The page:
http://www.lancastereaglegazette.com/article/20110322/OPINION04/103220309/U-S-should-stop-subsidizing-corn-based-ethanol

      Go freshmen Republicans. Next year it should be lowered to 5%.

      America is not going to create the jobs our people need if $60 billion is wasted on misallocation of food production and higher food prices destablize the world.

      Do the right thing and do it now!

    • http://www.theledger.com/article/20110308/NEWS/103085029/1001/BUSINESS?Title=Corn-Based-Ethanol-Plants-Fire-Up-as-Oil-Prices-Spike-Corn-Based-Ethanol-Plants-Fire-Up-as-Oil-Prices-Spike

      I expect corruption in failUfornia. Ethanol is a big reason we pay a 10% to 20% more for gas than anywhere else in the lower 48.

    • How does a farmer special interest political group explain the shortage of food?

      Why they go to the fair tale stuff on efficiency like the dishonest greens. Watch me pull a magic efficiency bullet out of my hat.

      "Ross Korves, economic policy analyst at ProExporter Network, examined the ability of U.S. corn growers to supply adequate grain supplies to the feed and fuel industries from 2016 to 2030. Corn yields steadily increased over the past 60 years as fertilizers, pest control chemicals and genetically modified corn varieties were adopted by corn growers. By tracking average yield growth since 1990, Korves concluded that by 2030, corn farmers could support the production of 36 billion gallons of ethanol per year on the same number of acres, plus meet increased demand for feed, food and industrial products."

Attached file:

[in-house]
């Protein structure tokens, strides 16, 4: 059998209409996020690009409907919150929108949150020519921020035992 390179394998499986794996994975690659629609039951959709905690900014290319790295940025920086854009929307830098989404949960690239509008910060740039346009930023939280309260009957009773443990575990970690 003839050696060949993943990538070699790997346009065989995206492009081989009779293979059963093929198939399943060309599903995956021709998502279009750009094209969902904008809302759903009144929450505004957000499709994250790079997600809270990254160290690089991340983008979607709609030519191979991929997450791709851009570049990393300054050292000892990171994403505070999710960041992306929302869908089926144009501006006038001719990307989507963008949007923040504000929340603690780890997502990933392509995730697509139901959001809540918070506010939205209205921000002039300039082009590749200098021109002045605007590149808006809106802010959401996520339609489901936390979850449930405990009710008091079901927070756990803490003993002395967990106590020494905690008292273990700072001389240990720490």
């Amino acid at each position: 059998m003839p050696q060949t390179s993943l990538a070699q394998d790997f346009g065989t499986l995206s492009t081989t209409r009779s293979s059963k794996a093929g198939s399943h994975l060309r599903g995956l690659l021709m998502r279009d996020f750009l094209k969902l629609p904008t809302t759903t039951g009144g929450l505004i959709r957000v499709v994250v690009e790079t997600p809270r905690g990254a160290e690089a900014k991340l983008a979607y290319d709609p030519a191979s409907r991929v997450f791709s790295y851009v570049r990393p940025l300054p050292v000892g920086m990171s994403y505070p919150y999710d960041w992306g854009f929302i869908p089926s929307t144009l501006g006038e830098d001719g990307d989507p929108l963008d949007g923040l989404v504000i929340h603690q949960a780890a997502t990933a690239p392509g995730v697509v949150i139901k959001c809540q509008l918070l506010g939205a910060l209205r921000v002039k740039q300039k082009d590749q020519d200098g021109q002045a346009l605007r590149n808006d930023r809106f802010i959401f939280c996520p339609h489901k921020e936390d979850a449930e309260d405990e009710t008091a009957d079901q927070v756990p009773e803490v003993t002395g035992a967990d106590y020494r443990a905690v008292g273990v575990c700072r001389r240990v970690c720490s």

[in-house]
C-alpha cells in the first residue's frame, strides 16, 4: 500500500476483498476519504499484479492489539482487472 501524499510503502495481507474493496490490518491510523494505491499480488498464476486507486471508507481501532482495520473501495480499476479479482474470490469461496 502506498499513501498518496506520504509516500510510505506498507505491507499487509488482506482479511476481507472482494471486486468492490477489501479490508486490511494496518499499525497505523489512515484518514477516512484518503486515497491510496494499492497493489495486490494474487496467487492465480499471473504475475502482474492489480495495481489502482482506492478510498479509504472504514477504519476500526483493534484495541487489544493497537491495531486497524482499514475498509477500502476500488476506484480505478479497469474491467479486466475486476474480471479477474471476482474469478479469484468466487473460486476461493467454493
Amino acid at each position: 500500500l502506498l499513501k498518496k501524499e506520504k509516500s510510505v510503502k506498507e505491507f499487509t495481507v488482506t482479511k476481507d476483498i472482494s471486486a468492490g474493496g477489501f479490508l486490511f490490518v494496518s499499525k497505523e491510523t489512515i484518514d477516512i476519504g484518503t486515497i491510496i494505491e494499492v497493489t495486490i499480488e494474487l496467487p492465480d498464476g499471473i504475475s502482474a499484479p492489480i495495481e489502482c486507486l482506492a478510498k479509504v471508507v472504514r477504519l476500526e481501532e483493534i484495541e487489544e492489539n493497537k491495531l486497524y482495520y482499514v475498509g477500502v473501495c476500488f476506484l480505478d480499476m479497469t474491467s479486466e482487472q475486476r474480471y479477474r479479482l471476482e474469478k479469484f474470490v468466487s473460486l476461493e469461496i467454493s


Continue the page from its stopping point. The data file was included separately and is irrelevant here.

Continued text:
Terrible just horrible people. What actually happened?
      http://www.ethanolproducer.com/articles/5146/studies-remeasure-corn-based-ethanol's-impact-potential/

    • Corn-based ethanol producers are cranking up as oil prices soar
      Ethanol production hit record levels last year, and some companies are looking to expand. But the alternative fuel has critics, including some scientists who say it's just as harmful to the environment as oil.

      Brian Newport lost his job when Pacific Ethanol closed its Stockton facility… (Anne Cusack, Los Angeles Times)March 02, 2011|By P.J. Huffstutter, Los Angeles TimesCorn-based ethanol is the renewable fuel environmentalists love to hate. But as turmoil in the Middle East and North Africa has sent oil prices soaring, U.S.-made ethanol is making a comeback.